Ukraine's Orange Revolution parties and their rivals are both claiming victory in early elections, as a vote count nears completion with no clear winner.
Security forces have been ordered to investigate delays in the count
Results based on a count of 97% of the vote give a slim lead to the Orange alliance of Yulia Tymoshenko and President Viktor Yushchenko.
PM Viktor Yanukovych's rival party has the single most votes. It hopes to strike a deal with smaller parties.
Coalition talks are expected to decide which bloc forms the next government.
Just over 60% of the 37.5m eligible voters cast their ballots on Sunday, Ukraine's electoral commission said.
Results based on a count of 97.38% of the vote showed Mr Yanukovych's Party of Regions (PR), which favours closer ties with Moscow, was the strongest single party with 34.15%.
The PR also has the support of the Communists, who secured 5.35% of the vote, giving the alliance a combined total of nearly 40%.
The Yulia Tymoshenko bloc (BYT) polled 30.84% of the vote, while Mr Yushchenko's Our Ukraine-People's Self Defence (NUNS) had 14.30%.
This gave the Orange allies a combined total of just over 45% of the vote.
Alliances agreed with the smaller Lytvyn bloc and the Socialist party - fourth and fifth in the vote count so far - could now decide which group forms the next government.
Currently holding 3.95% of the vote, the centrist Lytvyn bloc of the former parliamentary speaker has yet to indicate which side it wants to ally itself with.
Meanwhile, the Socialists - having polled only 2.91% of the vote - could fail to clear the 3% threshold required to enter the parliament.
On Monday, Mr Yushchenko demanded an urgent investigation into the delays in the counting of votes, particularly in the eastern and southern regions.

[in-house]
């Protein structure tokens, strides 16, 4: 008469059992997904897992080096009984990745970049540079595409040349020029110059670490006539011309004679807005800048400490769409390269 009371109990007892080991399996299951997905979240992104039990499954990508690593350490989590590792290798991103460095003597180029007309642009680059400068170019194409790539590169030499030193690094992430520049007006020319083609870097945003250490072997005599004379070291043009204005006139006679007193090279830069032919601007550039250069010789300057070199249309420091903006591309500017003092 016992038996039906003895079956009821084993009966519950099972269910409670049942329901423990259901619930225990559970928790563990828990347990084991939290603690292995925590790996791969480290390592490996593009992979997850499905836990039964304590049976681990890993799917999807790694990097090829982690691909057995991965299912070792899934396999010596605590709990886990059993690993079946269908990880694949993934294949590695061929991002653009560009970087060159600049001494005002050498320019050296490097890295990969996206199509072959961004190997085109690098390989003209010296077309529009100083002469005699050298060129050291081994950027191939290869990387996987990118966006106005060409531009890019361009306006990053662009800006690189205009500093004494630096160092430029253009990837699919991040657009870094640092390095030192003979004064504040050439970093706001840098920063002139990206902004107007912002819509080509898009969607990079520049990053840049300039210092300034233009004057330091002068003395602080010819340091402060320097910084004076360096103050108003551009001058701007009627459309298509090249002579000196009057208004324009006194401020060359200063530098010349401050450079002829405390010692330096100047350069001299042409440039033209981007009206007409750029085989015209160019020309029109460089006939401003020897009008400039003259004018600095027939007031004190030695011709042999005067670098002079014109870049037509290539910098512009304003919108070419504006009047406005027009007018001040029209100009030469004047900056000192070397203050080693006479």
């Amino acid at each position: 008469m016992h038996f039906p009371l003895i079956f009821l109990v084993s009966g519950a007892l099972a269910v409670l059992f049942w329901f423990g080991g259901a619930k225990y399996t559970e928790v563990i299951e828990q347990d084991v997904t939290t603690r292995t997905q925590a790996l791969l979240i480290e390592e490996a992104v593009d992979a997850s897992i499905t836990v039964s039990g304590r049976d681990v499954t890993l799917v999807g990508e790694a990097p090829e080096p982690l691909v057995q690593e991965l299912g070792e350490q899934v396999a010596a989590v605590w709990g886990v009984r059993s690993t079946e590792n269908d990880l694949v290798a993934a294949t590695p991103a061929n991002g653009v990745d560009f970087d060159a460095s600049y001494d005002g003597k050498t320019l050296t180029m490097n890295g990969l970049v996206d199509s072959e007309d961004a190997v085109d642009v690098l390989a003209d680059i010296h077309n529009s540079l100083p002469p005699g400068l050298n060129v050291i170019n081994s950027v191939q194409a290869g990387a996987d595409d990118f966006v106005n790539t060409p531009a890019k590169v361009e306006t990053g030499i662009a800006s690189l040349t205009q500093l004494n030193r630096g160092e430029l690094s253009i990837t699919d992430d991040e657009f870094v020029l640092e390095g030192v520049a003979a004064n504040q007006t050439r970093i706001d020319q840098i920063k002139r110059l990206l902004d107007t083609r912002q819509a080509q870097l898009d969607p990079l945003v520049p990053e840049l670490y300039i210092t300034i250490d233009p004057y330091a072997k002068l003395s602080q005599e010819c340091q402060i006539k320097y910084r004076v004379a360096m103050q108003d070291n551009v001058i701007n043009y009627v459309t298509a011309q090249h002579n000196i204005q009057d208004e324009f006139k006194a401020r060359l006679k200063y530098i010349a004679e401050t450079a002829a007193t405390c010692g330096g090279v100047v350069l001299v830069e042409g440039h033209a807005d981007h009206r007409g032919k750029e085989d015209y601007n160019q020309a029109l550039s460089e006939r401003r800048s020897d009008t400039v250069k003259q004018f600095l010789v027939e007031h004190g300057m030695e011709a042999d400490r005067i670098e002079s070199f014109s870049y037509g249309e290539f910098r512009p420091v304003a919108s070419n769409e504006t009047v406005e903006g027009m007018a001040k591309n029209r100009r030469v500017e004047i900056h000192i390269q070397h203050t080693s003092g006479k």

In a televised address, the president announced an investigation, warning that those who commit fraud will be punished:
"I am concerned at the delayed vote count in Ukraine's eastern and southern regions, namely in Donetsk, Luhansk and Odessa regions and in the autonomous republic of Crimea," he said.
Earlier, Europe's main election-monitoring body, the Organisation for Security and Co-operation in Europe, said the elections had met international standards.
Battle for influence
Ms Tymoshenko has said she wants to form a new coalition government with President Yushchenko's party - an old ally from the 2004 Orange Revolution.
But Mr Yanukovych has refused to accept defeat in the poll and thousands of supporters of his Regions Party have been gathering in Kiev's main Independence Square.
"This significant support from the Ukrainian people... gives carte blanche to the Party of Regions to form a new, successful government," Mr Yanukovych said on Monday.
The snap election was the third national poll in three years.
It was called in an attempt to resolve a long-running power struggle between West-leaning Mr Yushchenko and Mr Yanukovych, who is viewed as being closer to Russia.
Coalition horse-trading after last year's parliamentary elections took months and plunged Ukraine into the political turmoil which helped trigger the latest snap poll.
The EU, the US and Russia are all vying for influence in Ukraine, which straddles key Russian gas export routes to energy-hungry EU nations.